In the penultimate item, the band gives the Lunceford opus Well Alright a typical 1939 treatment with the band singing and clapping behind Jack Palmer’s scat vocal. Lakey’s tenor is followed by a rousing James solo and later by a last chorus ensemble borrowed from King Porter.
The Two O’clock Jump, which became the tune most associated with James through the years, is the blues in F and Db. Originally done by the Count Basie band as the One O’Clock Jump, Harry added cascading triplets in the last chorus and moved the clock ahead an hour. This is the full arrangement, and includes whole sections out of the recording the band had made earlier in the year. Harry still carries the tune in the book and has recorded it many times, each time with some variations or additions.
Side 2 presents the band in 1940. Sinatra had already left to join Tommy Dorsey after the band’s engagement at Victor Hugo’s in Los Angeles at the end of 1939, and the singer following Frank was Fran Heines out of Canada. One day another young man made an appointment to sing some of his songs for Harry. James told the lad hi didn’t like the songs but he’d certainly like him to join the band as a singer. His name, Dick Haymes, soon to be recognized as the possessor of one of the fines voices ever. Dick replaced Heines and stayed with the band until late 1941, when he left to join Tommy Dorsey, ironically enough again to replace Frank Sinatra!
Harry had a new recording contract with U.S. Recording Co. which produced records on the Varsity label. The quality was poor and, as a result of 1940 band was never heard at its best on records. Although the selections heard on this broadcast are not representative of the great library of swinging instrumentals the band had acquired (Don Redman was contributing scores at the time), it does feature some of the tunes the band recorded.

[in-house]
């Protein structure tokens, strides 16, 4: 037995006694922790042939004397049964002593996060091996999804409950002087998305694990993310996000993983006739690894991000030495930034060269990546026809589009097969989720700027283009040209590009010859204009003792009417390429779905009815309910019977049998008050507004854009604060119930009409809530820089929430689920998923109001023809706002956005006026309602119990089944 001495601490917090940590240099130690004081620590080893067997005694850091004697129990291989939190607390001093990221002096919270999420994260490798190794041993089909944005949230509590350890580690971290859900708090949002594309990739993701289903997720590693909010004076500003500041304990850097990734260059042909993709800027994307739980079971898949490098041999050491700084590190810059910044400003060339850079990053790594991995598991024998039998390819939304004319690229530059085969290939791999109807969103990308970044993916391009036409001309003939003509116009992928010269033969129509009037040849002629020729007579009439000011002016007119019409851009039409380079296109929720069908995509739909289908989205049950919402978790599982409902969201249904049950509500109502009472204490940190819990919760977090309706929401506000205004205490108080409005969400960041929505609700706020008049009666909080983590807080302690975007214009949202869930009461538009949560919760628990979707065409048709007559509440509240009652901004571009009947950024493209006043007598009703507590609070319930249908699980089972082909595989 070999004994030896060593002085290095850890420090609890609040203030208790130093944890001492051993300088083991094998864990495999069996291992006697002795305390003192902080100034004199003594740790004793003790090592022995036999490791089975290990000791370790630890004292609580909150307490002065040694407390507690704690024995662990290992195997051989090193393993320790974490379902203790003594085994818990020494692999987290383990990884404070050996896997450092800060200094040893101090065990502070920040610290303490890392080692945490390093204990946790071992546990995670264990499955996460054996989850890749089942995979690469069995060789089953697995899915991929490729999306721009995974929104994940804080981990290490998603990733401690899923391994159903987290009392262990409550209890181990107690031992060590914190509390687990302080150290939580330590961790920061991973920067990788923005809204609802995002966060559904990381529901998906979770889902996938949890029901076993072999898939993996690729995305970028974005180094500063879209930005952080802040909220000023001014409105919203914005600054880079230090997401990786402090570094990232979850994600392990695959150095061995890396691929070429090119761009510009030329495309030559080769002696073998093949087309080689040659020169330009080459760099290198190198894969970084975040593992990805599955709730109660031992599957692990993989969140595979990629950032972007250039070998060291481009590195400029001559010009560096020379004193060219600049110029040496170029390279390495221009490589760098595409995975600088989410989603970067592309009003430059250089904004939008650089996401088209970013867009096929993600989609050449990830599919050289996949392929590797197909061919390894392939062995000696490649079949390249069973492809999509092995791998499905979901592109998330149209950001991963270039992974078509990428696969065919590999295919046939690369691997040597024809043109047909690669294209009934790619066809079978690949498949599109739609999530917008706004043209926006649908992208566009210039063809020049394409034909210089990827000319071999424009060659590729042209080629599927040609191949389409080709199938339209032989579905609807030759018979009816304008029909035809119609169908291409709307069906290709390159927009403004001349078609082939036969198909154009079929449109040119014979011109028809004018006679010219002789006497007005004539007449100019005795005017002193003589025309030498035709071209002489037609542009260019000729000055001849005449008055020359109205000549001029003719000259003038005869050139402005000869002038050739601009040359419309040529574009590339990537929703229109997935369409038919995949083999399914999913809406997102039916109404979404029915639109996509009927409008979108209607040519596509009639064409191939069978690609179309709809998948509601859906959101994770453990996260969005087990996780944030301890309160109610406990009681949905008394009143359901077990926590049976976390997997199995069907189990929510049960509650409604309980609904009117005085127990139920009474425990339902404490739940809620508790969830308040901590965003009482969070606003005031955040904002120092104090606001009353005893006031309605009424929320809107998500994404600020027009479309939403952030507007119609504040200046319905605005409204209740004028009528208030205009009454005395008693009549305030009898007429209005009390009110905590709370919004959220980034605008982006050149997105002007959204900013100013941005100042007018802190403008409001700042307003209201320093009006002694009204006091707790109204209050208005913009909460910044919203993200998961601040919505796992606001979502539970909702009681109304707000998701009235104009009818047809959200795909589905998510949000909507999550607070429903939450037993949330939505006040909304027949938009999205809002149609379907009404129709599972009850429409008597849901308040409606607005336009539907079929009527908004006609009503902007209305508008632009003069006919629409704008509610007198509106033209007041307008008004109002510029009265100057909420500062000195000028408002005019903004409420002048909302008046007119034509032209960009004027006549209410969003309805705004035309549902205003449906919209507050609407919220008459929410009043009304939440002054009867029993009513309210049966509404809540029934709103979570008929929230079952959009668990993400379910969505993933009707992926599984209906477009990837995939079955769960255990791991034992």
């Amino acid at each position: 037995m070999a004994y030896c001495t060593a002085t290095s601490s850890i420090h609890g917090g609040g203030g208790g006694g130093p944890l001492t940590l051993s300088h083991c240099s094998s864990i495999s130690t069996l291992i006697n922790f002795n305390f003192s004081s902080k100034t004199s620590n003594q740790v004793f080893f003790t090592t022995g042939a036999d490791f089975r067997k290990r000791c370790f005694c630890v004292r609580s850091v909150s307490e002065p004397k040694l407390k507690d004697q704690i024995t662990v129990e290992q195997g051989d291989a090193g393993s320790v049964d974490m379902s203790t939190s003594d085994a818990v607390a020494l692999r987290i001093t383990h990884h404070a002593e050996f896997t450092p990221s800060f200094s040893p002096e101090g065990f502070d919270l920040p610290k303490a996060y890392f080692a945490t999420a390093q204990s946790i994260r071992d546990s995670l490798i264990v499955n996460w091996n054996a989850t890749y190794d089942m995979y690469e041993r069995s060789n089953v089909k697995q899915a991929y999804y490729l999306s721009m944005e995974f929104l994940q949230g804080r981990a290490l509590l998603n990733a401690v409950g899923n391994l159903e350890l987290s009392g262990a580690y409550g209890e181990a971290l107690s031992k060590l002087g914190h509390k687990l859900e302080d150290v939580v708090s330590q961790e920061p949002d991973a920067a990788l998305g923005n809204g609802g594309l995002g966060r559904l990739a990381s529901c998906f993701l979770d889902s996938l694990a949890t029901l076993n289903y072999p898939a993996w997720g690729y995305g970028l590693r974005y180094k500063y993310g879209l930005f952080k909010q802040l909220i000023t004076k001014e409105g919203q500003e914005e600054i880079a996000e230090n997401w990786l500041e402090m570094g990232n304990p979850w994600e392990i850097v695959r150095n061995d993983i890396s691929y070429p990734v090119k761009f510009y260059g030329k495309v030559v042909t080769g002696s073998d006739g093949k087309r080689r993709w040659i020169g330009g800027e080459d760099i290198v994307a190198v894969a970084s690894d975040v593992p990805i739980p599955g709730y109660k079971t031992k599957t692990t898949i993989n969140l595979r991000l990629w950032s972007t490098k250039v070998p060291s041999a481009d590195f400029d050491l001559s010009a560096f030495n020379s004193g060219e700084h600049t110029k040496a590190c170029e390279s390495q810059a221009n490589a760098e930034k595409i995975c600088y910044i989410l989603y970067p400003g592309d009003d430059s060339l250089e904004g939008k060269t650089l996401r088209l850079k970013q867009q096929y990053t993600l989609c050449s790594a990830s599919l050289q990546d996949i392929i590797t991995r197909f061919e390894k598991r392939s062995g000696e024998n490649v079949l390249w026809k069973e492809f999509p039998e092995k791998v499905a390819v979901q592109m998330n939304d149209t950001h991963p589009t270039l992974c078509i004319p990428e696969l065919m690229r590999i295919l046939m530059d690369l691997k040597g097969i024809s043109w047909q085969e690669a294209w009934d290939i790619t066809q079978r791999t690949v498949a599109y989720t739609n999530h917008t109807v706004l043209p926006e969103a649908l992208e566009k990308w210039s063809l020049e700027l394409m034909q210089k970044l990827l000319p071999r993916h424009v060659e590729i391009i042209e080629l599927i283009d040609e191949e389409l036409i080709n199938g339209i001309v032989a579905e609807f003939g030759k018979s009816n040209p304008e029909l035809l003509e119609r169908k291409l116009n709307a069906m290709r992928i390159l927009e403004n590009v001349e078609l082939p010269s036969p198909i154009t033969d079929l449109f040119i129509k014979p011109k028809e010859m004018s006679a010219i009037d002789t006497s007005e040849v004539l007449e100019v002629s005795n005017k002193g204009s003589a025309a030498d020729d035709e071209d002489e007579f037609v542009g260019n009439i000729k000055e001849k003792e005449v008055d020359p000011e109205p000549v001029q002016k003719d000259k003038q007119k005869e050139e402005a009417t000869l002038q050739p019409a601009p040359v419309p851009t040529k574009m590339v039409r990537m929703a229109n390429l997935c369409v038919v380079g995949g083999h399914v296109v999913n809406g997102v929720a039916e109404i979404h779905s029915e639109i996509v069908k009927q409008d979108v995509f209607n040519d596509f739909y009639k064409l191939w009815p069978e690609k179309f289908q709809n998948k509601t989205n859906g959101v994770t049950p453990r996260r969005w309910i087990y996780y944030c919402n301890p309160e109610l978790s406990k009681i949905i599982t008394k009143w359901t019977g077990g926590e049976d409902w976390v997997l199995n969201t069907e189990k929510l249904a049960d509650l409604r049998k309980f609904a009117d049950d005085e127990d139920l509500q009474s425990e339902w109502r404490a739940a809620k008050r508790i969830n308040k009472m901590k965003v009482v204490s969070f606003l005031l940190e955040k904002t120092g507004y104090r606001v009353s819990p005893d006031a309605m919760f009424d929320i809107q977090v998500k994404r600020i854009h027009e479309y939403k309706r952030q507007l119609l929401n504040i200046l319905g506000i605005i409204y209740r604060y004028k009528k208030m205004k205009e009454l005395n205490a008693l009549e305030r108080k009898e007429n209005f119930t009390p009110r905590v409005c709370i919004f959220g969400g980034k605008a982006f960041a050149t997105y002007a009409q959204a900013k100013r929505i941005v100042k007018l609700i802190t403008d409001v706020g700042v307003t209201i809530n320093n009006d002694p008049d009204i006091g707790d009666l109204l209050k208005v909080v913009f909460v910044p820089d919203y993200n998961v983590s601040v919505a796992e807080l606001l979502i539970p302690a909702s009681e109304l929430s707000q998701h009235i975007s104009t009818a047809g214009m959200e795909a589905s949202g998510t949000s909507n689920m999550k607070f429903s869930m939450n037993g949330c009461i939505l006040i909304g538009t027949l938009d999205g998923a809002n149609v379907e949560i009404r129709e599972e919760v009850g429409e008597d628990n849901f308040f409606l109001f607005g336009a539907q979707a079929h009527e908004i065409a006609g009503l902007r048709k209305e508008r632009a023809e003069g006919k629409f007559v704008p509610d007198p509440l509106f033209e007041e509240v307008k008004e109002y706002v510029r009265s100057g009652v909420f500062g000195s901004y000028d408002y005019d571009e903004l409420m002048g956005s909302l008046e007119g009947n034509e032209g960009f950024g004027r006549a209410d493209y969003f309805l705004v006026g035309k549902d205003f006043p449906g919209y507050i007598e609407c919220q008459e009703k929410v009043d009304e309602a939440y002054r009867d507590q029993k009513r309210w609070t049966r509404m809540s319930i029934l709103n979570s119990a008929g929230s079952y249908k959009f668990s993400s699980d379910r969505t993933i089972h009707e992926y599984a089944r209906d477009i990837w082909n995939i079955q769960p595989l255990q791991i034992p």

Maybe, a Jack Matthias arrangement, features Dick Haymes with a voice matured well beyond his years. Very impressive is the resonance Dick always managed to achieve in the low register.
Concerto For Trumpet features Harry as the virtuoso that he is, playing the famous original composition which had been recorded in Los Angeles only the previous autumn. James did this often in the early years – mixing the technical with the classics, the ballads and the swing
Dick returns to sing “Too Romantic” a ballad featured that year in the movie The Road to Singapore, one of the early Hope-Crosby classics. The tenor sax solo in the first chorus is by Vido Musso, who joined the band earlier in the year. Vido had played in the Goodman band with Harry a few years before.
The side closes with Feet Draggin’ Blues another James original recorded a year earlier and which was among Harry’s most popular arrangements. This too remained in the book a long time afterward.
The 1939-40 James band years are said by many to be the best and swinginist. In any case, these rare early boradcast are a welcomed addition to any Collection.
Mr. Bob Friedlander is a professional arranger, composer, and conductor, and has arranged for such big bands as Harry James, Sam Donahue, Richard Maltby, Ralph Flanagan, Johnny Long. He provided music for Grace Kelly’s wedding in Monaco, and Mike Todd’s birthday party for Elizabeth Taylor. He was assistant arranger to George Williams on the Jackie Gleason show. Born in Balwin N.Y., Bob was a first hand spectator of the James band in the early 40’s.
Special thanks to Kate Peart, Peter Johnston, and Dan Mather for aid in the production of this album.
The part above is from the back of America Dances Program.